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Girl in a Coma on their new album, El Paso and immigration law

Posted: Wednesday, November 30, 2011 9:28 am | Updated: 4:59 pm, Wed Nov 30, 2011.

By John Del Rosario | 1 comment


Returning to El Paso for a second time this year, San Antonio's Girl In a Coma are back with a new album, "Exits and All the Rest." Produced by Mike McCarthy (producer of acts like Spoon and Trail of the Dead), the album sees the ever-maturing trio expanding their melodic boundaries, like on their latest single "Smart," and even delving into political issues, inspired by having firsthand experience with some of the country's new immigration laws. We caught up with bassist Jenn Alva, still making her way through the West Coast, to see what's new with these El Paso favorites.

Q. This year, you guys spent Thanksgiving on tour. Did you guys do anything special for the holiday?

We spent it in Laramie, Wyo. It was just a stopping point. We're on tour with Black Box Revelation, so they met up with us, we had dinner at a restaurant and we saw a movie. It was fun.

Q. You guys were last here as early as this past June. Why do you keep coming back to El Paso?

We're fans of El Paso. We love Texas, in general. We always play good shows there so El Paso is never left off the routing. It's definitely the fans, great fans. We usually get in from being on tour elsewhere in the country, so we're just happy to be back in Texas. We'll go to the Mexican restaurants. Really good people.

Q. Your new album is named "Exits and All the Rest." What inspired the title?

All of us have been going through big changes in our lives and it just means not to sweat the small stuff. There's bigger things like exits, whether it be a change in career or a death. Those kinds of things happen and you realize that everything else you're stressing about is really not all that bad, and that's where the title is coming from.

Q. For the new album, you recorded with Mike McCarthy. Did working with him influence the album at all?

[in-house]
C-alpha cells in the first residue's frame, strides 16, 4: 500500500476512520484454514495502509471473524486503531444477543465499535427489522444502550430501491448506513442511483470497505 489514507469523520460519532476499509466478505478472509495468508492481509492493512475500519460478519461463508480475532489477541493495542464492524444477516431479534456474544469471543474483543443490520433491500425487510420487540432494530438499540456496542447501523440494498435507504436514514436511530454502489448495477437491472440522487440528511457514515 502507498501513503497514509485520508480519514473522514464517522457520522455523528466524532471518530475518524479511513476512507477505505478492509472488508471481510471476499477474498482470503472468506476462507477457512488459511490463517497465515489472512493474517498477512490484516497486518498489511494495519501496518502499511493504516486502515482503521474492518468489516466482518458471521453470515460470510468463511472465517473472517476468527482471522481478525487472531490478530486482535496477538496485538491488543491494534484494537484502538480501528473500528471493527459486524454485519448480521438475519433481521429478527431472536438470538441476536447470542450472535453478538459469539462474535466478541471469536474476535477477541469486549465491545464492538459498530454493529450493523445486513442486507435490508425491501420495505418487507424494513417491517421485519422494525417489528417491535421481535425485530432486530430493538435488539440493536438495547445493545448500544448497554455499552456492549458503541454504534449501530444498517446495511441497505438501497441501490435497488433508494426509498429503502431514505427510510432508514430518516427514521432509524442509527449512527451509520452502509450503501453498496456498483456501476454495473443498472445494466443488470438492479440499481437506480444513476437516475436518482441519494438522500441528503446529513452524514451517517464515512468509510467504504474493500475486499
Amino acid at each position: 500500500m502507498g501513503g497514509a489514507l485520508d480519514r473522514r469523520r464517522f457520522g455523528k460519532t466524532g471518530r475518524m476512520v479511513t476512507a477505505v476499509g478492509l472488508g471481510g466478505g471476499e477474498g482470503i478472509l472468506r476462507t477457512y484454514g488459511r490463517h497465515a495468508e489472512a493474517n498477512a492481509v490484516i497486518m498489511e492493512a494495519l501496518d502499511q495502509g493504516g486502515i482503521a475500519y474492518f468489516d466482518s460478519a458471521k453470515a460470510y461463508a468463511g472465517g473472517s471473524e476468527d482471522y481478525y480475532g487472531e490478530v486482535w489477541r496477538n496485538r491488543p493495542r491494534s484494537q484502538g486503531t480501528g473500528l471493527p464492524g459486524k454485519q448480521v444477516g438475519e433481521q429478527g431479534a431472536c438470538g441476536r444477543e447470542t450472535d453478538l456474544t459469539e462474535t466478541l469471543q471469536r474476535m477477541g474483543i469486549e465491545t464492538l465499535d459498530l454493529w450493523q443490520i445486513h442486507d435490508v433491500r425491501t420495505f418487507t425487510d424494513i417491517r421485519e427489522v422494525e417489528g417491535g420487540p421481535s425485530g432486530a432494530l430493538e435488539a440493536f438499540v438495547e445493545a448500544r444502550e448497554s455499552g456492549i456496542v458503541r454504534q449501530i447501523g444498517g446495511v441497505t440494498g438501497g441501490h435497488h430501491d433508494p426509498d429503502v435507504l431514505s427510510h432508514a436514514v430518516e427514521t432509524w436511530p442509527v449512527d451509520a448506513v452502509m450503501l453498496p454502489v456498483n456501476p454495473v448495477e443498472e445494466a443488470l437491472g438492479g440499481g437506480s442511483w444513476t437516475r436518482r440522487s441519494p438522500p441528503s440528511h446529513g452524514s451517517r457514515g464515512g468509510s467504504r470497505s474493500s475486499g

Absolutely. We were looking for different producers and he was probably No. 4 on the list. And we met him and it just seemed to fit. He created an environment for us in the studio and it was just perfect for this collection of songs that we had.

Q. Over the past year, you all have been witness to and have also been victim to some of the country's new immigration laws. What's the story behind that?

We came down with Sound Strike (the group of artists against Arizona's SB 1070). We flew out there just to see what was going on. It was an opportunity to see it with our own eyes and get some education on it. We visited the jail there in Arizona. (Arizona law enforcement) are just rounding them up, some of them have never even been to Mexico and they're making money off of it. Then you see the jail, the whole thing is just ugly. Nina wrote a song about it called "Hope" on the new album.

Then, we were traveling through Mobile, Alabama and we got pulled over by the Border Patrol for no reason. It was just dumb. I believe the rules have just moved to Alabama. It just seems like it's pushing (the country) in the wrong direction.

Details:

Girl in a Coma

with Fences

House of Rock, 8838 Viscount

Wednesday, Dec. 7, 8:30 p.m. $10

Tickets available at Ticketbully.com.